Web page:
• Be prepared: Everything from meal planning to snack planning to checking out restaurant menus ahead of time can make it easier to make healthy choices. The more we set up our environment to make the healthy choice the EASY choice, the more often we’ll get it right.
  • Don’t trust those cute little labels or words like “healthy,” “natural,” and “low-fat” (or low whatever): Read the actual nutrition label and ingredient lists. The serving size (which can be eye opening) and actual nutritional breakdown are there so you can see if it fits your needs and where the swaps have been made in the name of that flashy label on the front. For example, low fat may mean a lot of sugar.

One of my favorite pieces of healthy eating advice is to make the next good choice – don’t worry about the big picture of the rest of your life, just the very next choice you have to make. Make it a good one. 🙂 Maybe that can be our goal for celebrating National Healthy Eating Day – to make the next good food choice.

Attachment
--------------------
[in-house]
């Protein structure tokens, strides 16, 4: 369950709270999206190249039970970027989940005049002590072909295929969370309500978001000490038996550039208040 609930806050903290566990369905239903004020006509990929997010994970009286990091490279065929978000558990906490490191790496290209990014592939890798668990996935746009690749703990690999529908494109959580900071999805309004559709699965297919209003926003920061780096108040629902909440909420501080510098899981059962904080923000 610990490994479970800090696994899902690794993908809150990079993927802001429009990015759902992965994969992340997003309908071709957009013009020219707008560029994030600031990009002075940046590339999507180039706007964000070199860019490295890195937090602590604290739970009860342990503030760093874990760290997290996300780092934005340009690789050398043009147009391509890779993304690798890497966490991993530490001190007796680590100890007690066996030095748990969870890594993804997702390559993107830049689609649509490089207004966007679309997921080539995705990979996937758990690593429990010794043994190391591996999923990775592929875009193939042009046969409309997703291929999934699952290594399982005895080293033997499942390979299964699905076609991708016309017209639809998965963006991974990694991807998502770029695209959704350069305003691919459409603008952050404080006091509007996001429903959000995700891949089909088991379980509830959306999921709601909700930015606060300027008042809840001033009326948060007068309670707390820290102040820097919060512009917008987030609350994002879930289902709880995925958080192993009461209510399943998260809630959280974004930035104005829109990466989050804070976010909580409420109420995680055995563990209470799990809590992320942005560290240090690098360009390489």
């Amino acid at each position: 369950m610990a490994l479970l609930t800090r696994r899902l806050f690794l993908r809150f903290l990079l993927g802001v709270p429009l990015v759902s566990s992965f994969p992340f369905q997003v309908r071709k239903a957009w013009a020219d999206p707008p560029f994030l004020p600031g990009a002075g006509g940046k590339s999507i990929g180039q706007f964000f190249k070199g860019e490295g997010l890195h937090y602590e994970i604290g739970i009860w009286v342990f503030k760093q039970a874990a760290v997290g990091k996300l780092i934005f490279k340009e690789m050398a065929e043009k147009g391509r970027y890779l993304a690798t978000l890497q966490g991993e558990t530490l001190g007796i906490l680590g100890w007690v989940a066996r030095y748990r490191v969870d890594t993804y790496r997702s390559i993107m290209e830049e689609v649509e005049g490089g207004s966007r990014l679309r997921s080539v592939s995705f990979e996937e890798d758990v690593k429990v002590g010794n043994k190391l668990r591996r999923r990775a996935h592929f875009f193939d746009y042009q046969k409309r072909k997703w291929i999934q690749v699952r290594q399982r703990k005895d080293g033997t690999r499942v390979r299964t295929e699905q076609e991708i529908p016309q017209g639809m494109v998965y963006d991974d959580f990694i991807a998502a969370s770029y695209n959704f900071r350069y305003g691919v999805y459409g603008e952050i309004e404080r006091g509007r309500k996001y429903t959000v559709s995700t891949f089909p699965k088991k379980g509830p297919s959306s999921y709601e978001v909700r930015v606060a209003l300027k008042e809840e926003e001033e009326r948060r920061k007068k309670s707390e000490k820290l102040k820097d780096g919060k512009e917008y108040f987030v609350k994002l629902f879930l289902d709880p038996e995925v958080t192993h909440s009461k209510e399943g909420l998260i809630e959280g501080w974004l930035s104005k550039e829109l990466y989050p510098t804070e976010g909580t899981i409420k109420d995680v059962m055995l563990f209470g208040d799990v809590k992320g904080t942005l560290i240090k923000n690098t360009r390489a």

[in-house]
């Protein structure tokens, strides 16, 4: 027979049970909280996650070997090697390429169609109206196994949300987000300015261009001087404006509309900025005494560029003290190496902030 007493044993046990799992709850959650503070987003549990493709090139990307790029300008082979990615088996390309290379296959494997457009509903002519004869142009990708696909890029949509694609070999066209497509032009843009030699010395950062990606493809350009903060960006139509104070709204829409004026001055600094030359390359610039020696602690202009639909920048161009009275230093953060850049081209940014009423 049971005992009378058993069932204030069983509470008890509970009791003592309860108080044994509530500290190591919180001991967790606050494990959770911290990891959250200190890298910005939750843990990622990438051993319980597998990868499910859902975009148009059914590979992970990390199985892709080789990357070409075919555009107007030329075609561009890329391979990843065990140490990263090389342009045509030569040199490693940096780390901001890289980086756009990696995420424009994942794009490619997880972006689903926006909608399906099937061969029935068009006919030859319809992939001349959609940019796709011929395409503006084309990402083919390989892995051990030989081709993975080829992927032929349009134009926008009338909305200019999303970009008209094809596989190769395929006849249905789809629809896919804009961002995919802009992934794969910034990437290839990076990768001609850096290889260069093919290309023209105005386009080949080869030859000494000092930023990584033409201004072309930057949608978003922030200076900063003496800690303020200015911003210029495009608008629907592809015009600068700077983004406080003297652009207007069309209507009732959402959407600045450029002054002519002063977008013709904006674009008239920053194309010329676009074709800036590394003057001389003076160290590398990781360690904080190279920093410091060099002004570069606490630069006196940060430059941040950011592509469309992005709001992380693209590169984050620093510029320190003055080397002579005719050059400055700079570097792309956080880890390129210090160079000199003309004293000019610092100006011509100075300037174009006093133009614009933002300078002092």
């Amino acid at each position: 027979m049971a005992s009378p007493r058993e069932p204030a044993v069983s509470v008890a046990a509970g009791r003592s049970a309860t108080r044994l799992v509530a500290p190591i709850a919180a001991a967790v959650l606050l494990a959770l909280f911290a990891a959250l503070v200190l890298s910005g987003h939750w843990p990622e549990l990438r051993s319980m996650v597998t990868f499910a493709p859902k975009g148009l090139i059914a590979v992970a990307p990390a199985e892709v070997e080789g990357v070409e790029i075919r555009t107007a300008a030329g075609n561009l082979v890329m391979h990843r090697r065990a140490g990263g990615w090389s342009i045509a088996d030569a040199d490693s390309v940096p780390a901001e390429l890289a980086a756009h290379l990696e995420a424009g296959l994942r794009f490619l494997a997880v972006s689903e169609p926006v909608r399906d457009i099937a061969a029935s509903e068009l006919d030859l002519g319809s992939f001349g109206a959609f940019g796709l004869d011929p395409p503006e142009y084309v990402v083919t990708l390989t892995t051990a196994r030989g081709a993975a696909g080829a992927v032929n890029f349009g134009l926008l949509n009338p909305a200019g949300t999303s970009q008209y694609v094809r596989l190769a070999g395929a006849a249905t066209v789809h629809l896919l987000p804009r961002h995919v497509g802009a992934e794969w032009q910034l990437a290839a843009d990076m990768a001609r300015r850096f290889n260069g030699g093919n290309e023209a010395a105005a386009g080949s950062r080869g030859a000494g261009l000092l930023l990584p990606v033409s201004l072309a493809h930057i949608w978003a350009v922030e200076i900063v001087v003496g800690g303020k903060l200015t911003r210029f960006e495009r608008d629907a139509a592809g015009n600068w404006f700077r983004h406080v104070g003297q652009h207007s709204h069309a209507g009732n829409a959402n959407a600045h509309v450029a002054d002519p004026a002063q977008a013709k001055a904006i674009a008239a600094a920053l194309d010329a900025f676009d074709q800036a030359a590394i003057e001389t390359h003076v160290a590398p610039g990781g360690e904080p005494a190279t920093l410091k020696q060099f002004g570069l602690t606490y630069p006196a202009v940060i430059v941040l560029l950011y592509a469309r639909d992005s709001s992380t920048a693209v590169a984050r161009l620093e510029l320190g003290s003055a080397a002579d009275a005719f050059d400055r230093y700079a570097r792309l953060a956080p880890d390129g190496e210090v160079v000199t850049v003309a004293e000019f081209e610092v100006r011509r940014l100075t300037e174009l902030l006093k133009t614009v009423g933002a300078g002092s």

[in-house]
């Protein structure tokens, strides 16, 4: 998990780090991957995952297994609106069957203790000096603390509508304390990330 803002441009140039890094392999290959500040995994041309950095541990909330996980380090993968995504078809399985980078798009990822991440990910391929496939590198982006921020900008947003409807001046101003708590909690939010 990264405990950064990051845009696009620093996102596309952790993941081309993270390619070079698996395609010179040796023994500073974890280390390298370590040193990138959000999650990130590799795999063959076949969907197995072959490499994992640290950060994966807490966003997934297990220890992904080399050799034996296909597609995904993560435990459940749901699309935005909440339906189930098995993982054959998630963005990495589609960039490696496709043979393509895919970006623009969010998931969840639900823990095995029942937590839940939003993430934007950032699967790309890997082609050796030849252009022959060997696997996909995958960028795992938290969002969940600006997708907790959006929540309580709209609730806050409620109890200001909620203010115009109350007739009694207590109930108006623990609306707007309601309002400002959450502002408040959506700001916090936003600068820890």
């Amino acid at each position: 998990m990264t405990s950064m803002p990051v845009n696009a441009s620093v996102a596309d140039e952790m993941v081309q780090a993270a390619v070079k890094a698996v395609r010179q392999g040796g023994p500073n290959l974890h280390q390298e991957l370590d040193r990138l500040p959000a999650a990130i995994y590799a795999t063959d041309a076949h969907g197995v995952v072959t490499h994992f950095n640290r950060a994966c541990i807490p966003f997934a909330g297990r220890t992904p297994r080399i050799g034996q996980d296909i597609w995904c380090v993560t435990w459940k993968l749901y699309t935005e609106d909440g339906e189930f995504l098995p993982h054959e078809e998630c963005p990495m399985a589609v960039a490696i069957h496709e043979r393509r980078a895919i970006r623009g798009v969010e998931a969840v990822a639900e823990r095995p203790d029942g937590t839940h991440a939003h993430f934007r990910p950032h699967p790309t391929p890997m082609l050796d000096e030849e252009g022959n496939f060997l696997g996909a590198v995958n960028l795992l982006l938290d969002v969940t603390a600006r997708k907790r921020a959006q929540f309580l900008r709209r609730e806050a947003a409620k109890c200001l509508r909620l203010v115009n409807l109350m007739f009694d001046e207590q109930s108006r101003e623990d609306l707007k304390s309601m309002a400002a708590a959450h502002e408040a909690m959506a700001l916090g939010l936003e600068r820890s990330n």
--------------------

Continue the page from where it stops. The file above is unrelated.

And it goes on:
How do you make healthy eating choices?

For more reading and tips

It’s Easy to Eat Healthy

Snack Smart

 

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Friday Favorites: Anniversary weekend!

I don’t know if you guys remember, but last year I sort of completely forgot my 5 year wedding anniversary.

Lovely anniversary gifts, including wood for 5 years. And of course earrings - I always get a selection of new dangly earrings from Target. :)

Lovely anniversary gifts, including wood for 5 years. And of course earrings – I always get a selection of new dangly earrings from Target. 🙂